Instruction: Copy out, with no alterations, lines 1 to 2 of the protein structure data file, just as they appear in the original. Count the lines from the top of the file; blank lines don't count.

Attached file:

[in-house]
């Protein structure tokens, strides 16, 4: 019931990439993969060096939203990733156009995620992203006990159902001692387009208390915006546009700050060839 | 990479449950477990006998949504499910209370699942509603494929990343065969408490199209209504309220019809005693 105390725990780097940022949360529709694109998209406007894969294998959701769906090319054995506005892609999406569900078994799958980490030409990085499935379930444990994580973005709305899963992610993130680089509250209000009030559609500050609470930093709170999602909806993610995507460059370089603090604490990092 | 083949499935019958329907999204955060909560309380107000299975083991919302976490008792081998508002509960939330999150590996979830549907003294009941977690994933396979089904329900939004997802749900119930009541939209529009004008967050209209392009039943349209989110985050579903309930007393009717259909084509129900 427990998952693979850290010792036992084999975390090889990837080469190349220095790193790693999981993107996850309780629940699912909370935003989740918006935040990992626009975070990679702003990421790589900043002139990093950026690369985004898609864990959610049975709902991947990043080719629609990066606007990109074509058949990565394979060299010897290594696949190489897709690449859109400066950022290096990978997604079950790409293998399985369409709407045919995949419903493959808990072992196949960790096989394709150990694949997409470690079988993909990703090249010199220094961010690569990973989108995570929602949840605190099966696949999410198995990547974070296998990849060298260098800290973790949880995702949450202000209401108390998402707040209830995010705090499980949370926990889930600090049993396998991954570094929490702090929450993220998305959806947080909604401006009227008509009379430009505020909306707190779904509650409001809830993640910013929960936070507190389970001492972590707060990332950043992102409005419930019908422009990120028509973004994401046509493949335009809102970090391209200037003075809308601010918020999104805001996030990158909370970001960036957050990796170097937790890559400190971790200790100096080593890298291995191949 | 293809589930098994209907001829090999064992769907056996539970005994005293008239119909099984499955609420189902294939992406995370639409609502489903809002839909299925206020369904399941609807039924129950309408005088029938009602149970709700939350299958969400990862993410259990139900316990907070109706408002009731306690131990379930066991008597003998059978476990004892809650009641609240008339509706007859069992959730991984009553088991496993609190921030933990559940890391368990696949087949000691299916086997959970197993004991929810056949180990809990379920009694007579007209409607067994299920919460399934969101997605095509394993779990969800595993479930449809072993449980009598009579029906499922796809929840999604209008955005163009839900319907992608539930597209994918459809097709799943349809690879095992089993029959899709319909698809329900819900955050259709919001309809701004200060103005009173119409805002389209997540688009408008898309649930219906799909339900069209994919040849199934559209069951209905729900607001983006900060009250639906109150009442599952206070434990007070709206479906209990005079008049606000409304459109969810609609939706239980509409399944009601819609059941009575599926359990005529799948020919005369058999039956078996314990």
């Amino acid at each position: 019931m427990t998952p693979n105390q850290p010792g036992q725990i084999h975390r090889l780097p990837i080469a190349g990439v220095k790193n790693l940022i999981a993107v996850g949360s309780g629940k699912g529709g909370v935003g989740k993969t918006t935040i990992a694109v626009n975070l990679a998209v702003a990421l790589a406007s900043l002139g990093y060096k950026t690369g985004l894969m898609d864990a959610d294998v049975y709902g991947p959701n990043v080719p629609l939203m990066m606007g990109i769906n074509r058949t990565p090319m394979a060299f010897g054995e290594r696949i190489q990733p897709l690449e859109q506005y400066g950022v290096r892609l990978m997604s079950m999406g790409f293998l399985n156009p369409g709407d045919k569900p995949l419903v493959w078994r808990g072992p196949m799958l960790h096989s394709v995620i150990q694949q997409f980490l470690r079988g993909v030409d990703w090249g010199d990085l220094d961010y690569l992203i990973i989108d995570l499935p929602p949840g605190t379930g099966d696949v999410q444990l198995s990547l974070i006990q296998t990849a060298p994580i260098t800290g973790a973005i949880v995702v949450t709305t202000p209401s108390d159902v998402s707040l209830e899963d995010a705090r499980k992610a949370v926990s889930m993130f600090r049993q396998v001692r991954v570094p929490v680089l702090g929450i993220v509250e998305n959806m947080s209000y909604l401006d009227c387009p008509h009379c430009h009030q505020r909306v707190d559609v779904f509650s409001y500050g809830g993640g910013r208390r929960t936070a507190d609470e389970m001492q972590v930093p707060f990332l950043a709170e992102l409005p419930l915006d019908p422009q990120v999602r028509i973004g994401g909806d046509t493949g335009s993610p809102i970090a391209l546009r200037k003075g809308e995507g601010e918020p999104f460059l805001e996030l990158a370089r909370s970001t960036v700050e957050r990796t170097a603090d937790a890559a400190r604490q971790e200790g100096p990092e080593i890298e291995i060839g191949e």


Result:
[in-house]
């Protein structure tokens, strides 16, 4: 019931990439993969060096939203990733156009995620992203006990159902001692387009208390915006546009700050060839 | 990479449950477990006998949504499910209370699942509603494929990343065969408490199209209504309220019809005693 105390725990780097940022949360529709694109998209406007894969294998959701769906090319054995506005892609999406569900078994799958980490030409990085499935379930444990994580973005709305899963992610993130680089509250209000009030559609500050609470930093709170999602909806993610995507460059370089603090604490990092 | 083949499935019958329907999204955060909560309380107000299975083991919302976490008792081998508002509960939330999150590996979830549907003294009941977690994933396979089904329900939004997802749900119930009541939209529009004008967050209209392009039943349209989110985050579903309930007393009717259909084509129900 427990998952693979850290010792036992084999975390090889990837080469190349220095790193790693999981993107996850309780629940699912909370935003989740918006935040990992626009975070990679702003990421790589900043002139990093950026690369985004898609864990959610049975709902991947990043080719629609990066606007990109074509058949990565394979060299010897290594696949190489897709690449859109400066950022290096990978997604079950790409293998399985369409709407045919995949419903493959808990072992196949960790096989394709150990694949997409470690079988993909990703090249010199220094961010690569990973989108995570929602949840605190099966696949999410198995990547974070296998990849060298260098800290973790949880995702949450202000209401108390998402707040209830995010705090499980949370926990889930600090049993396998991954570094929490702090929450993220998305959806947080909604401006009227008509009379430009505020909306707190779904509650409001809830993640910013929960936070507190389970001492972590707060990332950043992102409005419930019908422009990120028509973004994401046509493949335009809102970090391209200037003075809308601010918020999104805001996030990158909370970001960036957050990796170097937790890559400190971790200790100096080593890298291995191949 | 293809589930098994209907001829090999064992769907056996539970005994005293008239119909099984499955609420189902294939992406995370639409609502489903809002839909299925206020369904399941609807039924129950309408005088029938009602149970709700939350299958969400990862993410259990139900316990907070109706408002009731306690131990379930066991008597003998059978476990004892809650009641609240008339509706007859069992959730991984009553088991496993609190921030933990559940890391368990696949087949000691299916086997959970197993004991929810056949180990809990379920009694007579007209409607067994299920919460399934969101997605095509394993779990969800595993479930449809072993449980009598009579029906499922796809929840999604209008955005163009839900319907992608539930597209994918459809097709799943349809690879095992089993029959899709319909698809329900819900955050259709919001309809701004200060103005009173119409805002389209997540688009408008898309649930219906799909339900069209994919040849199934559209069951209905729900607001983006900060009250639906109150009442599952206070434990007070709206479906209990005079008049606000409304459109969810609609939706239980509409399944009601819609059941009575599926359990005529799948020919005369058999039956078996314990």